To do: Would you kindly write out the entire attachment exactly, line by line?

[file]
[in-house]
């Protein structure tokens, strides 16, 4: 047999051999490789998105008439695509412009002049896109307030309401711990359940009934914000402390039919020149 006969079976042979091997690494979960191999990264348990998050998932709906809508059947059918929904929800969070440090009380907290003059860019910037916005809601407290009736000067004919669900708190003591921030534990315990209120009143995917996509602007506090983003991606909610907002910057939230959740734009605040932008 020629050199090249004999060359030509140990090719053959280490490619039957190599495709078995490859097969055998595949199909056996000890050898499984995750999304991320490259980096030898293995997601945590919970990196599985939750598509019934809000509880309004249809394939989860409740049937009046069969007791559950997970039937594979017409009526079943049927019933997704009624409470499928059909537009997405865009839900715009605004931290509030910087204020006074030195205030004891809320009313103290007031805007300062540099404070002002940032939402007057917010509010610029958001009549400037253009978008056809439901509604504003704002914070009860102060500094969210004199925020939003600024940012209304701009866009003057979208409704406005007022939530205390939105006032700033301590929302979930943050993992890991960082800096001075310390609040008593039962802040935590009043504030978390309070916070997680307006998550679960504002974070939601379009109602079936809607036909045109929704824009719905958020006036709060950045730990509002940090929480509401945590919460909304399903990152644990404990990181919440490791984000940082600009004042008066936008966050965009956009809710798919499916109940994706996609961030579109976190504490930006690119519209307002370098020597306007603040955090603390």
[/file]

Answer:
[in-house]
């Protein structure tokens, strides 16, 4: 047999051999490789998105008439695509412009002049896109307030309401711990359940009934914000402390039919020149 006969079976042979091997690494979960191999990264348990998050998932709906809508059947059918929904929800969070440090009380907290003059860019910037916005809601407290009736000067004919669900708190003591921030534990315990209120009143995917996509602007506090983003991606909610907002910057939230959740734009605040932008 020629050199090249004999060359030509140990090719053959280490490619039957190599495709078995490859097969055998595949199909056996000890050898499984995750999304991320490259980096030898293995997601945590919970990196599985939750598509019934809000509880309004249809394939989860409740049937009046069969007791559950997970039937594979017409009526079943049927019933997704009624409470499928059909537009997405865009839900715009605004931290509030910087204020006074030195205030004891809320009313103290007031805007300062540099404070002002940032939402007057917010509010610029958001009549400037253009978008056809439901509604504003704002914070009860102060500094969210004199925020939003600024940012209304701009866009003057979208409704406005007022939530205390939105006032700033301590929302979930943050993992890991960082800096001075310390609040008593039962802040935590009043504030978390309070916070997680307006998550679960504002974070939601379009109602079936809607036909045109929704824009719905958020006036709060950045730990509002940090929480509401945590919460909304399903990152644990404990990181919440490791984000940082600009004042008066936008966050965009956009809710798919499916109940994706996609961030579109976190504490930006690119519209307002370098020597306007603040955090603390």